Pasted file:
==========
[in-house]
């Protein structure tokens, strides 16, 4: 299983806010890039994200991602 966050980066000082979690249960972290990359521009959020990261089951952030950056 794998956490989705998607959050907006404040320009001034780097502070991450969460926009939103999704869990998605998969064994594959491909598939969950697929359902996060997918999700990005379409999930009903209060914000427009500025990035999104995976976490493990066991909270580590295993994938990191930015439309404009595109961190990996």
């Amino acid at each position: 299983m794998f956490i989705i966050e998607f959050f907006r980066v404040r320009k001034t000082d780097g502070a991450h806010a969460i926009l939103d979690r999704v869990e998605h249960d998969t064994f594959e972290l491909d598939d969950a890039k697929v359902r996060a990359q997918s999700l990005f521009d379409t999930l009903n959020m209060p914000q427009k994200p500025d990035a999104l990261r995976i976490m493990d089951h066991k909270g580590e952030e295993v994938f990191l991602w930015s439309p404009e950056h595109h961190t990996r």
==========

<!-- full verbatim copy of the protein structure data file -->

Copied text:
[in-house]
């Protein structure tokens, strides 16, 4: 299983806010890039994200991602 966050980066000082979690249960972290990359521009959020990261089951952030950056 794998956490989705998607959050907006404040320009001034780097502070991450969460926009939103999704869990998605998969064994594959491909598939969950697929359902996060997918999700990005379409999930009903209060914000427009500025990035999104995976976490493990066991909270580590295993994938990191930015439309404009595109961190990996």
């Amino acid at each position: 299983m794998f956490i989705i966050e998607f959050f907006r980066v404040r320009k001034t000082d780097g502070a991450h806010a969460i926009l939103d979690r999704v869990e998605h249960d998969t064994f594959e972290l491909d598939d969950a890039k697929v359902r996060a990359q997918s999700l990005f521009d379409t999930l009903n959020m209060p914000q427009k994200p500025d990035a999104l990261r995976i976490m493990d089951h066991k909270g580590e952030e295993v994938f990191l991602w930015s439309p404009e950056h595109h961190t990996r």